Home Important Court of appeal judgment on Right to Manage for multiple buildings within an estate.

Important Court of appeal judgment on Right to Manage for multiple buildings within an estate.

There have been several cases concerning whether an RTM company can claim RTM for more than one building in an estate.

The LVT and UT had variously decided the matter but the Court of Appeal have now made a decision in the case of Triplerose Ltd v 90 Broomfield Road RTM Company Limited [2015] EWCA Civ 282.

In this case the RTM company had claimed RTM over more than one block within an estate. The landlord disputed that this could be done. The LVT found for the Landlord. On appeal to the Upper Tribunal a decision was made in favour of the RTM Company as the UT determined that s72 of the Commonhold and Leasehold Reform Act 2002 (“the Act”) did not preclude RTM being claimed for multiple buildings so long as each satisfied the criteria independently (ie was self-contained, had the requisite majority of qualifying tenants etc).

However the Court of Appeal have overturned that decision and determined that s 72 which refers to a “self contained building or part of a building” is singular and so a single RTM company can only claim RTM for one block.

The Court considered that there are compelling reasons why this should be the case:

  • The purpose of RTM is to give the leaseholders of flats the right to take control of the management of their building. Where an RTM company claimed RTM over an estate comprising more than one building and where the blocks were of different sizes, it would be possible for members within the larger block to hold a majority and bind the smaller block by making decisions that benefitted only the larger block or that were against the wishes of the leaseholders of the smaller block.
  • There is express provision in the Act that an RTM company will cease to be an RTM company if it purchases the freehold of the building. It would appear that it is the intention of parliament that enfranchisement should remain an option for the leaseholders claiming RTM. However, if an RTM company was permitted to claim RTM over more than one building then enfranchisement of a single building would not discharge the RTM and so the purchase of the freehold would not return the management to the leaseholders of the single block.
  • There has been concern that permitting multiple premises to be included in an RTM claim could result in a landlord setting up an RTM company comprising all his premises all over the country with the aim of preventing the leaseholders from claiming RTM as the existence of RTM for a set of premises precludes another RTM company claiming RTM over the same set of premises (s73(4) of the Act)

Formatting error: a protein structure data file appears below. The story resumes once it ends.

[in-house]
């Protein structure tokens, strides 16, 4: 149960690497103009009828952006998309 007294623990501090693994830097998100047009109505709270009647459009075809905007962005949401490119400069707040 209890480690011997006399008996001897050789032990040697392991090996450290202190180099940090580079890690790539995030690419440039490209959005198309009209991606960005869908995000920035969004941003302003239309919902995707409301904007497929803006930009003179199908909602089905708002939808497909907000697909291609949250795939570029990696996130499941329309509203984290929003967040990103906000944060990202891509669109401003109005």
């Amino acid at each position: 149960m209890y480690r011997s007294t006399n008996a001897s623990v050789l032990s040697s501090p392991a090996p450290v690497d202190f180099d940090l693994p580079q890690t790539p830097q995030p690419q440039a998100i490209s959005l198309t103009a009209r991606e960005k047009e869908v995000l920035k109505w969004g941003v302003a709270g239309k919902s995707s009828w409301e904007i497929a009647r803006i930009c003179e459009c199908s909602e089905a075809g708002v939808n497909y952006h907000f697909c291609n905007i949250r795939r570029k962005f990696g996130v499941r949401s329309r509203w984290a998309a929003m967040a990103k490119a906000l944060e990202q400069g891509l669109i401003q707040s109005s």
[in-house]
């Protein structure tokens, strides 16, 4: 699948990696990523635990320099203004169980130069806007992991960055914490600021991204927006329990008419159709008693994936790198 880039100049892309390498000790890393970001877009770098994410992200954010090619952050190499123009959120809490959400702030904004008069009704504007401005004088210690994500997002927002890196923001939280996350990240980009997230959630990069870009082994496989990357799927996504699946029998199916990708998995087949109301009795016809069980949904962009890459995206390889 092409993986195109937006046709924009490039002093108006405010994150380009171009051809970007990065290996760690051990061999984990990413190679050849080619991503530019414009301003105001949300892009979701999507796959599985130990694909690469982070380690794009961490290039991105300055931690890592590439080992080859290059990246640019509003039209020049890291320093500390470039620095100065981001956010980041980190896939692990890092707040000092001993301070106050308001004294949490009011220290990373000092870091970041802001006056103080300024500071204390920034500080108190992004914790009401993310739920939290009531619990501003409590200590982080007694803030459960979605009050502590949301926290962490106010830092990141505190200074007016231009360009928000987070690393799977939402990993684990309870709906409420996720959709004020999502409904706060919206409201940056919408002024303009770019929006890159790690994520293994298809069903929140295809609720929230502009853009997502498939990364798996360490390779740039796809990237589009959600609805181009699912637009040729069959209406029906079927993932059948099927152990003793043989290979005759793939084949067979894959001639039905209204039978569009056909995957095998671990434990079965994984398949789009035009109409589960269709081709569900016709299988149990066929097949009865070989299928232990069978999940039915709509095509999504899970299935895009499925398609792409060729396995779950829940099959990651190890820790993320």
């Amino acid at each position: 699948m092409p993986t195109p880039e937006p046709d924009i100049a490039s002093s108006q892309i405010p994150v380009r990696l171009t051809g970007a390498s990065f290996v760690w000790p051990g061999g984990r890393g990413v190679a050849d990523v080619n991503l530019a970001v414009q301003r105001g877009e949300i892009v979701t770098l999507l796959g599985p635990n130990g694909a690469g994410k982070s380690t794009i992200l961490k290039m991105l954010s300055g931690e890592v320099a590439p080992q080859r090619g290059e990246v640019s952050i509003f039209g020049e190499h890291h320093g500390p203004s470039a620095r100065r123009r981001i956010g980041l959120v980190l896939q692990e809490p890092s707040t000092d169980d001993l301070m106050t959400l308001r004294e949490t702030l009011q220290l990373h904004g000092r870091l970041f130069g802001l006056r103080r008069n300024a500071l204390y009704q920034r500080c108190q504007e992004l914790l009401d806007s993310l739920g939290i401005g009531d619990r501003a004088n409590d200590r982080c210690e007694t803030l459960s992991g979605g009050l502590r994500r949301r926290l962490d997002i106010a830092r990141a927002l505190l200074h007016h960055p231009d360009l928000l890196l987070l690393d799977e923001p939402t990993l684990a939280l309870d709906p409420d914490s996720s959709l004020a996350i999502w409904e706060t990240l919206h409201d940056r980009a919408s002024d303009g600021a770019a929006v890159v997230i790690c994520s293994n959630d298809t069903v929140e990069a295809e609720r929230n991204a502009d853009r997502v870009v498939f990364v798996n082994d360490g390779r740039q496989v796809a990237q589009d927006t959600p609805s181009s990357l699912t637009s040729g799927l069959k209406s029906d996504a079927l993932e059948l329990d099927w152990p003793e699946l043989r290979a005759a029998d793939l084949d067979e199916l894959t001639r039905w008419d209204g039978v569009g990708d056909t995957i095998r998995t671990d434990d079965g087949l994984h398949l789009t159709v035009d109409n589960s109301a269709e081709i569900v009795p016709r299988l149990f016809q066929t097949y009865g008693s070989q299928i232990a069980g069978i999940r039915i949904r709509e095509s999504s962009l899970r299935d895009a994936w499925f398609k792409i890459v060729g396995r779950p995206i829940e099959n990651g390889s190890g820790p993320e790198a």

Therefore if leaseholders within an estate want to claim RTM they will need a separate RTM company for each building and a separate RTM claim for each building.

Shared Facilities

Unfortunately in this case the Court of Appeal did not make any decision on how an estate with multiple buildings and multiple RTM companies should be run in practice. With appurtenant property such as roads and car parks being used by more than one block the issue of dual responsibility for shared facilities arises.

The same issue was discussed in the Gala Unity case [2012] EWCA Civ 1372 and the Court of Appeal determined that, where more than one party has an obligation to maintain the same property the charges incurred would not be “reasonably incurred” as defined in s19(1) of the Landlord and Tenant Act 1985 unless the parties reached an agreement that made economic sense, i.e. the tenants of both blocks should not be paying for the area to be maintained twice.

When successful in an RTM claim, the RTM company would need to reach agreement on how shared facilities will be maintained. There is of course the option that the RTM companies within an estate could all appoint the same managing agent to manage the estate as a whole which may benefit all the RTM companies, if all the parties agree.

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